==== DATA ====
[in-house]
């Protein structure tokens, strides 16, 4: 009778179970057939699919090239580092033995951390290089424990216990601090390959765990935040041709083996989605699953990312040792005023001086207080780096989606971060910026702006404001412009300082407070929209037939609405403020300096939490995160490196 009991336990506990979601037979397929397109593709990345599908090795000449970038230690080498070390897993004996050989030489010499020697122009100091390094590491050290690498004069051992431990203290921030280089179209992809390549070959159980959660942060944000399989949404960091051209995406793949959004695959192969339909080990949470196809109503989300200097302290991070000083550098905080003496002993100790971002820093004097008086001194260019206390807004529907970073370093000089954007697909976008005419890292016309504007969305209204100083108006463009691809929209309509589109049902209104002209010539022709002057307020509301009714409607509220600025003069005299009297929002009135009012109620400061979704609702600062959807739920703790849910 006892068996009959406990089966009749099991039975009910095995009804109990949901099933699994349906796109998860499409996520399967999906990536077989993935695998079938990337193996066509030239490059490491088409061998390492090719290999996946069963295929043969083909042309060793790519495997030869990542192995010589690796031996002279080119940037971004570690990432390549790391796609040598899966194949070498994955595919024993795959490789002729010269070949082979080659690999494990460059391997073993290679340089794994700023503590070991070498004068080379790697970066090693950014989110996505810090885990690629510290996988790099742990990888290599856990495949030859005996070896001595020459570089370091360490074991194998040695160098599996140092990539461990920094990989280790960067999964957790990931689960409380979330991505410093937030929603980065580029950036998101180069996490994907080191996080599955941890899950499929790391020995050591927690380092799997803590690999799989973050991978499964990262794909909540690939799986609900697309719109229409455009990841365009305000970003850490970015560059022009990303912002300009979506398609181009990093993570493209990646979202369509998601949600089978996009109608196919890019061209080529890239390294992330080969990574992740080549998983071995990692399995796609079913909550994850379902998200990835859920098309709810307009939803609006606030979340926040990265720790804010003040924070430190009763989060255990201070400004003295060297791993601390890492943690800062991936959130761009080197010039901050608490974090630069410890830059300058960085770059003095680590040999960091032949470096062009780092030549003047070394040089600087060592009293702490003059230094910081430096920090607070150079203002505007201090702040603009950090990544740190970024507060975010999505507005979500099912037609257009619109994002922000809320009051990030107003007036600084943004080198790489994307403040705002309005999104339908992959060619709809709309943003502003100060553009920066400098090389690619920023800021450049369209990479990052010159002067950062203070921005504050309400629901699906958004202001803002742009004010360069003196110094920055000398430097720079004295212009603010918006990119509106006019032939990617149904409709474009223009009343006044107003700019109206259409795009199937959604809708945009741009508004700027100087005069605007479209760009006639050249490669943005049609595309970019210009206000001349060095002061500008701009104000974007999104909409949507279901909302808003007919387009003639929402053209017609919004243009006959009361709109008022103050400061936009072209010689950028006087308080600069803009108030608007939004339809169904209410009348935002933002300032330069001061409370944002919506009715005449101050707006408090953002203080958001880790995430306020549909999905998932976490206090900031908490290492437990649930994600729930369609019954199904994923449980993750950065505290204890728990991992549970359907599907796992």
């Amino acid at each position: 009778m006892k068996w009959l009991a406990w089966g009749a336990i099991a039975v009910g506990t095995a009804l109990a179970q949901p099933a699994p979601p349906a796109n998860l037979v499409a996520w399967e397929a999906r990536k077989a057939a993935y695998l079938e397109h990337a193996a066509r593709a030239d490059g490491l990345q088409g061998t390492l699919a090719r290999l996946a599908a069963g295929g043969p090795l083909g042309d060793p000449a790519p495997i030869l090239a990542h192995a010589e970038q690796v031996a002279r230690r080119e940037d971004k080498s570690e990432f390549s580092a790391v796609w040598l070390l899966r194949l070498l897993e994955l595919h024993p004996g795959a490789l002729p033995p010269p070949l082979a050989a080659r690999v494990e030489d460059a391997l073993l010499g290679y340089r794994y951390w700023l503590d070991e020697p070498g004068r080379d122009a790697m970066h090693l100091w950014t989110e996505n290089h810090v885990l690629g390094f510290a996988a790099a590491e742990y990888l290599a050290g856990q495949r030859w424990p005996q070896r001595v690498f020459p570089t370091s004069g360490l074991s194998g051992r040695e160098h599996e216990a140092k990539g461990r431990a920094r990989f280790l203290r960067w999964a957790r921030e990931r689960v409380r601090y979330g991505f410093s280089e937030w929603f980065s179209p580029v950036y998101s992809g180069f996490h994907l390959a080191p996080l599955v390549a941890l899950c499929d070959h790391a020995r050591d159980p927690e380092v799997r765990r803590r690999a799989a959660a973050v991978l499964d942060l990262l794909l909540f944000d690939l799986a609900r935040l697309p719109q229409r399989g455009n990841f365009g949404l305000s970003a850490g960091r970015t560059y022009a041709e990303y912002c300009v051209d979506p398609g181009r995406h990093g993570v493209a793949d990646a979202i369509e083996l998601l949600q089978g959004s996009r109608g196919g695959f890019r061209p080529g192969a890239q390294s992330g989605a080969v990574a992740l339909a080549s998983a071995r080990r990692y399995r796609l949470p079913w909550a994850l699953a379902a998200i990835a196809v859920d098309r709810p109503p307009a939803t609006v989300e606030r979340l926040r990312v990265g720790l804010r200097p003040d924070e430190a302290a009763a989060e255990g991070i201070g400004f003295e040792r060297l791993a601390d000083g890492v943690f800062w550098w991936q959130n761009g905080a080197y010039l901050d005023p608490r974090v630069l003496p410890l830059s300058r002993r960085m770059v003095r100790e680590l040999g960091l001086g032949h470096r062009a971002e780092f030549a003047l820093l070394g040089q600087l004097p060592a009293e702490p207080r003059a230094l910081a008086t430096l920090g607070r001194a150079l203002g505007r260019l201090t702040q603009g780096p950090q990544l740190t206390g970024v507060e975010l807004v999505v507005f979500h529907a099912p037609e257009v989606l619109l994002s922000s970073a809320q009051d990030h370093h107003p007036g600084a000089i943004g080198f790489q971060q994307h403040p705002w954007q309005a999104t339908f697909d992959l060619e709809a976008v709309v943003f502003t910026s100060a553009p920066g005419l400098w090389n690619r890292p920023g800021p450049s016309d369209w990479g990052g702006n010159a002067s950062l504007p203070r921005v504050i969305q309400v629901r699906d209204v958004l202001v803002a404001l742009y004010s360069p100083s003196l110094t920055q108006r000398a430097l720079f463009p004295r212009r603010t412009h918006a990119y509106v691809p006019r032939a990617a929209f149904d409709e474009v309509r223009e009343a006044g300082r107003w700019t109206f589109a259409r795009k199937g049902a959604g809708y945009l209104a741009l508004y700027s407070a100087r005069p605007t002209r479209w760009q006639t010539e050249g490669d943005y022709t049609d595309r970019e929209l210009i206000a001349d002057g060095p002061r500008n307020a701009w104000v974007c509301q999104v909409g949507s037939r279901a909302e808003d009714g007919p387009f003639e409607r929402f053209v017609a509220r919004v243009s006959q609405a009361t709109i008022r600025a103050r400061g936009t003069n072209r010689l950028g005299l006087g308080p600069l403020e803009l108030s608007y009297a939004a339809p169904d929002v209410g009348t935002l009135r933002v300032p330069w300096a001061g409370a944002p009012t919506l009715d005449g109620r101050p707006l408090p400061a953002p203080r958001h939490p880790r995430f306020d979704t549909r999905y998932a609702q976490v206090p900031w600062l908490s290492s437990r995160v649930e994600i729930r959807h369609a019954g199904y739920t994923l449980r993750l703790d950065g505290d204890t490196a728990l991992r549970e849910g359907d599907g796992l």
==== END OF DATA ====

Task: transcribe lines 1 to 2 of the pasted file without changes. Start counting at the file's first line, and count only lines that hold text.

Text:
[in-house]
């Protein structure tokens, strides 16, 4: 009778179970057939699919090239580092033995951390290089424990216990601090390959765990935040041709083996989605699953990312040792005023001086207080780096989606971060910026702006404001412009300082407070929209037939609405403020300096939490995160490196 009991336990506990979601037979397929397109593709990345599908090795000449970038230690080498070390897993004996050989030489010499020697122009100091390094590491050290690498004069051992431990203290921030280089179209992809390549070959159980959660942060944000399989949404960091051209995406793949959004695959192969339909080990949470196809109503989300200097302290991070000083550098905080003496002993100790971002820093004097008086001194260019206390807004529907970073370093000089954007697909976008005419890292016309504007969305209204100083108006463009691809929209309509589109049902209104002209010539022709002057307020509301009714409607509220600025003069005299009297929002009135009012109620400061979704609702600062959807739920703790849910 006892068996009959406990089966009749099991039975009910095995009804109990949901099933699994349906796109998860499409996520399967999906990536077989993935695998079938990337193996066509030239490059490491088409061998390492090719290999996946069963295929043969083909042309060793790519495997030869990542192995010589690796031996002279080119940037971004570690990432390549790391796609040598899966194949070498994955595919024993795959490789002729010269070949082979080659690999494990460059391997073993290679340089794994700023503590070991070498004068080379790697970066090693950014989110996505810090885990690629510290996988790099742990990888290599856990495949030859005996070896001595020459570089370091360490074991194998040695160098599996140092990539461990920094990989280790960067999964957790990931689960409380979330991505410093937030929603980065580029950036998101180069996490994907080191996080599955941890899950499929790391020995050591927690380092799997803590690999799989973050991978499964990262794909909540690939799986609900697309719109229409455009990841365009305000970003850490970015560059022009990303912002300009979506398609181009990093993570493209990646979202369509998601949600089978996009109608196919890019061209080529890239390294992330080969990574992740080549998983071995990692399995796609079913909550994850379902998200990835859920098309709810307009939803609006606030979340926040990265720790804010003040924070430190009763989060255990201070400004003295060297791993601390890492943690800062991936959130761009080197010039901050608490974090630069410890830059300058960085770059003095680590040999960091032949470096062009780092030549003047070394040089600087060592009293702490003059230094910081430096920090607070150079203002505007201090702040603009950090990544740190970024507060975010999505507005979500099912037609257009619109994002922000809320009051990030107003007036600084943004080198790489994307403040705002309005999104339908992959060619709809709309943003502003100060553009920066400098090389690619920023800021450049369209990479990052010159002067950062203070921005504050309400629901699906958004202001803002742009004010360069003196110094920055000398430097720079004295212009603010918006990119509106006019032939990617149904409709474009223009009343006044107003700019109206259409795009199937959604809708945009741009508004700027100087005069605007479209760009006639050249490669943005049609595309970019210009206000001349060095002061500008701009104000974007999104909409949507279901909302808003007919387009003639929402053209017609919004243009006959009361709109008022103050400061936009072209010689950028006087308080600069803009108030608007939004339809169904209410009348935002933002300032330069001061409370944002919506009715005449101050707006408090953002203080958001880790995430306020549909999905998932976490206090900031908490290492437990649930994600729930369609019954199904994923449980993750950065505290204890728990991992549970359907599907796992």